Robots are coming to take your job. That has been a concept that the media has covered extensively, sometimes presenting a world in which automation benefits mankind, and sometimes offering up visions of what could go wrong in Terminator or Battlestar Galactica fashion.

And while robots are not yet (as far as we know) planning to rise up and overthrow humanity, visionary entrepreneur Elon Musk has expressed his fears that we are headed down that path. The Tesla CEO believes that artificial intelligence (AI), a technology key to driving automation, could start the next world war.

That type of warning from a man best known for founding cutting-edge technology companies is especially chilling. It also echoes the overall fear the majority of Americans have about automation.

"Americans are roughly twice as likely to express worry (72%) than enthusiasm (33%) about a future in which robots and computers are capable of doing many jobs that are currently done by humans," according to a recently released report from Pew Research. Those fears may be well-founded going forward, but are U.S. workers already losing jobs to robots and automation?

A drawing of robots working at desks

Robots are taking jobs already. Image source: Getty Images.

The robots are among us (sort of)

While we are in the early days of automation, there have been jobs lost to automation already. In fact, 6% of Americans say they have already lost jobs or wages due to automation, according to Pew.

Specifically, 2% of Americans report that they have ever personally lost a job because their employers replaced their positions with a machine or computer program. Another 5% report that they have ever had their pay or hours reduced for the same reason. Taken together, that works out to 6% of U.S. adults who report having been impacted by workforce automation in one (or both) of these ways.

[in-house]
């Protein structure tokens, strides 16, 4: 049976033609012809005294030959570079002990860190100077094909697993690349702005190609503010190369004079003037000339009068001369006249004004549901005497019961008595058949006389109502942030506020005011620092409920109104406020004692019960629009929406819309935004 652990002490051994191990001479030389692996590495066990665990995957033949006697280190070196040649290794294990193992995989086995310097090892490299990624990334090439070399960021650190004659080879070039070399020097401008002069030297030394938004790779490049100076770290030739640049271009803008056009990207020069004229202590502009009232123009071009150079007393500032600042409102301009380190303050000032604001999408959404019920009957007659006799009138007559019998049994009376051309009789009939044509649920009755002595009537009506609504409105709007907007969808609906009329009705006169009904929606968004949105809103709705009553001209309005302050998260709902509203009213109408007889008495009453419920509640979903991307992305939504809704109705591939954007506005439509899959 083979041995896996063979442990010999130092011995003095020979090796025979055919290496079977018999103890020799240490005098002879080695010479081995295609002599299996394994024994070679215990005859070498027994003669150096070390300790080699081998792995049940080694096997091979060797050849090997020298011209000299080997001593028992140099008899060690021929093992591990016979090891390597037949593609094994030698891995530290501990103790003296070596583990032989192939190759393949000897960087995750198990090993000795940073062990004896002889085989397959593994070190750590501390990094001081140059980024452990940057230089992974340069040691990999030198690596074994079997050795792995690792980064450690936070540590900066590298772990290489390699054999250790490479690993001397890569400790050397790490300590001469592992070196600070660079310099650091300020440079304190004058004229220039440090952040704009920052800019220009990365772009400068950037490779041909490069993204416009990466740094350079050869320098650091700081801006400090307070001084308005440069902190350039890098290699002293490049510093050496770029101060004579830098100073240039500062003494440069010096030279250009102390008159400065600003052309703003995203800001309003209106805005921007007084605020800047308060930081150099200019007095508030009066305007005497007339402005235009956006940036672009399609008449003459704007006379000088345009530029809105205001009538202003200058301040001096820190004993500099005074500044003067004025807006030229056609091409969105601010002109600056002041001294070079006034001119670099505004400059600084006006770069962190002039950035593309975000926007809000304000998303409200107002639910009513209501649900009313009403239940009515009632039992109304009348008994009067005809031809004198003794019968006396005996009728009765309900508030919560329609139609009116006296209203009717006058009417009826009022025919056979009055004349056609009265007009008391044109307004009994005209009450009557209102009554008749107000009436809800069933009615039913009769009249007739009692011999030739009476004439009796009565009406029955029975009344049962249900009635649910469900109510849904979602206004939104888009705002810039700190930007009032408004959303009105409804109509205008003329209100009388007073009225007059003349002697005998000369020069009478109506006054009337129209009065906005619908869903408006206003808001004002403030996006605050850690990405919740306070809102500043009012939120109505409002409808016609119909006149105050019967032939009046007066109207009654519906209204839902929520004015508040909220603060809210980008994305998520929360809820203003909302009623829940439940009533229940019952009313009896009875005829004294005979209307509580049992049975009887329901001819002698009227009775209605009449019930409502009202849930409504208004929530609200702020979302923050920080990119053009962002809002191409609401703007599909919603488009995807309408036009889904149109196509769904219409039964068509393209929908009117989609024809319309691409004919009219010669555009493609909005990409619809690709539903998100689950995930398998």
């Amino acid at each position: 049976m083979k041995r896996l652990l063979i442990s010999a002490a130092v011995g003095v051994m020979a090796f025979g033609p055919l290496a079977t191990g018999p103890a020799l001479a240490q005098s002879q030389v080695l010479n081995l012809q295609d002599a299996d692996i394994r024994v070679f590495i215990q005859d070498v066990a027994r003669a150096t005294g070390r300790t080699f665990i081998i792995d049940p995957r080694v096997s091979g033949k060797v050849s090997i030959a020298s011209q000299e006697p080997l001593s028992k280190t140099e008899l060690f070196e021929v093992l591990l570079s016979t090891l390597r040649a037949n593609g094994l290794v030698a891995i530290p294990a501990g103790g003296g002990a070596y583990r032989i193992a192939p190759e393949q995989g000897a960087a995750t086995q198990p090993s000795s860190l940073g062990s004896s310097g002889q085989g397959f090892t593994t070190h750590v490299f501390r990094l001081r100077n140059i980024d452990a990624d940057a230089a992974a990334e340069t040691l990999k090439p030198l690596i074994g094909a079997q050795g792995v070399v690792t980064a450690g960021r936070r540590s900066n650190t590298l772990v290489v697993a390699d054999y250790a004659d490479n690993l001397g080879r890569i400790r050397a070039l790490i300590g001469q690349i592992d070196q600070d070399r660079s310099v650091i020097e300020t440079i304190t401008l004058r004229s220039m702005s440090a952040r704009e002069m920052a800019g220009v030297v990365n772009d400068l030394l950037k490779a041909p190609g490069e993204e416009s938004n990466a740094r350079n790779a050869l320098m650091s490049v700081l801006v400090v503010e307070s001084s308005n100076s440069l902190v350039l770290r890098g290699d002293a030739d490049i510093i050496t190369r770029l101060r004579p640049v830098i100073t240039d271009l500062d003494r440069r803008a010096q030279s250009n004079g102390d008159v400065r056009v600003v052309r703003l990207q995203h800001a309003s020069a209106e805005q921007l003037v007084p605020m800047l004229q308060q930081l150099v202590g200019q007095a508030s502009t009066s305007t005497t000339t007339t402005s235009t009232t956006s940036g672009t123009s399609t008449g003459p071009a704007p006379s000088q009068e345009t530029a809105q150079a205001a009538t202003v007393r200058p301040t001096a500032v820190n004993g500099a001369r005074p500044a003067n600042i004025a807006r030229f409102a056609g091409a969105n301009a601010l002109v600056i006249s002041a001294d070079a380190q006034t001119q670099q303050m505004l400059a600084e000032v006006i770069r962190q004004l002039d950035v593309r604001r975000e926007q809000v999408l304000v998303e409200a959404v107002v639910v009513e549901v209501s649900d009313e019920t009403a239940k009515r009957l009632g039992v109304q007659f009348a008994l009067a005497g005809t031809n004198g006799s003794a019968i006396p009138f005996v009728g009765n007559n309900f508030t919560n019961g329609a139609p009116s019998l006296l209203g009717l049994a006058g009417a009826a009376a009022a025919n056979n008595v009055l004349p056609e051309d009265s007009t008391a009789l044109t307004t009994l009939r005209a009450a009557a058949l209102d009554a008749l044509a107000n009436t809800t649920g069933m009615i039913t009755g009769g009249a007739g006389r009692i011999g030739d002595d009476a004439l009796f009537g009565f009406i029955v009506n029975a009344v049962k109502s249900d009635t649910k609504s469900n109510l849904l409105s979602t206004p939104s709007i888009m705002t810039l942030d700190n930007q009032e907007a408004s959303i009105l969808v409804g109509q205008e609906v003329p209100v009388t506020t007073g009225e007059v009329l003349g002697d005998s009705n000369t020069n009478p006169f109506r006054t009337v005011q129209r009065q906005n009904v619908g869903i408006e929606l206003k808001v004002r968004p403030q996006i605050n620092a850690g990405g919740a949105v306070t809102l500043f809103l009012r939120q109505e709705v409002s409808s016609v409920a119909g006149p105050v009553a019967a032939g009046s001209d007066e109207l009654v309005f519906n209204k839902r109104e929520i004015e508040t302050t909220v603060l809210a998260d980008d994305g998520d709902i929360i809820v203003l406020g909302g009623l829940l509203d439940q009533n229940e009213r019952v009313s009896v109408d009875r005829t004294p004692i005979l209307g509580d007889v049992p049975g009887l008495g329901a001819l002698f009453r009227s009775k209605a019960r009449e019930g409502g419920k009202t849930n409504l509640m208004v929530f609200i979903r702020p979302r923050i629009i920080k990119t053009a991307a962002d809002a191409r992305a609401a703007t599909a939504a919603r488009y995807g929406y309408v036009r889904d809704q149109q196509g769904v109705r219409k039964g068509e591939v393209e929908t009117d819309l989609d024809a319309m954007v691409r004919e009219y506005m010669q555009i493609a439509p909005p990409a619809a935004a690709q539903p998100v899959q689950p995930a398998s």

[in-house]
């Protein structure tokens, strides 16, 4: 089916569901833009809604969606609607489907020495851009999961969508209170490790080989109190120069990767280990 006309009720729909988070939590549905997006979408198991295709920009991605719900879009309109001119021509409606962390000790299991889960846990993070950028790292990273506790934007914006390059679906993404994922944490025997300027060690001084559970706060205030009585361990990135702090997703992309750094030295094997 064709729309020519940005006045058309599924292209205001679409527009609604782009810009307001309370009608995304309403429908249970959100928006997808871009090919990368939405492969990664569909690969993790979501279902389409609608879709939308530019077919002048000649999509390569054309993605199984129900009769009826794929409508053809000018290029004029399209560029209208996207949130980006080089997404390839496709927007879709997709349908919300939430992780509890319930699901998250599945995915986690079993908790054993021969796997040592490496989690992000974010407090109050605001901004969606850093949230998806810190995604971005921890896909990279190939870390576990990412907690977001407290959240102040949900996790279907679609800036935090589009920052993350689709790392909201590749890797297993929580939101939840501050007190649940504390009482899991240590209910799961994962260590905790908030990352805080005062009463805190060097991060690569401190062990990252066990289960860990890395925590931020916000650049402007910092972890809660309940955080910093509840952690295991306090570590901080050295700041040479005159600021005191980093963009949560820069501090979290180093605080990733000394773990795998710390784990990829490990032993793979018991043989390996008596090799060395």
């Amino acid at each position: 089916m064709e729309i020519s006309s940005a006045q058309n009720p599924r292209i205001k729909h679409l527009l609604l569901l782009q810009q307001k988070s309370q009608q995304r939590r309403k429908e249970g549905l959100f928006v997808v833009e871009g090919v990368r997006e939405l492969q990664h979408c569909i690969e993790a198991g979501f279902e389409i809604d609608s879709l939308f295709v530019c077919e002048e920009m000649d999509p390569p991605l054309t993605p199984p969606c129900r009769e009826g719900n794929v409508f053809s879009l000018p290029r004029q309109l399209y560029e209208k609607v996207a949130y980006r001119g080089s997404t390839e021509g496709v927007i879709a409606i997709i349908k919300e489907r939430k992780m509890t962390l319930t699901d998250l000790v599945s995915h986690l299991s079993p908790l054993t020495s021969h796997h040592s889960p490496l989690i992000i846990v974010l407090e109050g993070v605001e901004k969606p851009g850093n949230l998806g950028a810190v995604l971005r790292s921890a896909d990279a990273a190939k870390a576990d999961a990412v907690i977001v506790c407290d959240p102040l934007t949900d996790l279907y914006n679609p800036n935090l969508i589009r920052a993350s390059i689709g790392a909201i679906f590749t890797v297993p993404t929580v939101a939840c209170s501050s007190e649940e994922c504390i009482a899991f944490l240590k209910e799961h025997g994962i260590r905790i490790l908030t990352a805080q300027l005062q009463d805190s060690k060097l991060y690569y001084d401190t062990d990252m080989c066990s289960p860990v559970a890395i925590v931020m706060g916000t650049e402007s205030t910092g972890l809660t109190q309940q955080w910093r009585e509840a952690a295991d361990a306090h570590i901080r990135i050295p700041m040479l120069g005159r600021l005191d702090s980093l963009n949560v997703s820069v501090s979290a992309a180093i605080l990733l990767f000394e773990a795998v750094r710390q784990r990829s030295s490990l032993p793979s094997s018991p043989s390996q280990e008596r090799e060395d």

So far, the impact of automation has been felt the most by adults ages 18-24 and it's more common among Latinos, part-time workers and those with relatively low household incomes, Pew reported. That's because in the early days of automation, jobs aren't being lost to Cylon-like humanoid robots, they're being lost to self-serve checkout, ordering kiosks, and ordering via smartphone app.

More robots are coming

While we are currently in a strong job market where wages have been steadily growing largely due to a shortage of available workers, automation could change that. In fact, six of the 10 jobs showing the highest increases in median base pay on September's Glassdoor Local Pay Reports could conceivably be automated. The two jobs with the highest increases -- barista (5.6%) and truck driver (5%) -- both run the risk of being replaced with AI-driven automation. In addition, recruiter, bank teller, restaurant cook, and pharmacy technician are all jobs facing possible replacement. 

Replacing truck drivers with robots requires changes to current law, but the technology has already reached the testing phase. Baristas can certainly be replaced by machines, and some of the work done by recruiters can be replaced by algorithms. Bank tellers have already seen job loss to ATMs, and smarter, AI-driven versions of those could easily be created.

Whether to replace a worker with automation/a robot comes down to a cost-benefit analysis. When wages push high enough to justify investment in automation or workers become scarce enough the companies have no choice, they will automate. As more companies automate, the cost of doing so will decrease, taking something that has been happening slowly and speeding it up.

What's next for workers?

Right now, cost and legality may be the only things holding back automation. Pew cited multiple studies showing that about half of all U.S. employment faces some risk of being automated. This included a January report from McKinsey Global Institute that estimated that "up to half of the activities people are currently paid to perform could be automated simply by adapting technologies that already have been proven to work."

What's less clear is what new work will emerge from increasing use of automation. Before there were computers, there were no IT departments. It's very likely that just like inventing cars created the need for mechanics and drivers, the further development of AI, robots, and automation will lead to job development.

Gain more education and skills that aren't easily, or cost-effectively automated and you can probably keep yourself employed.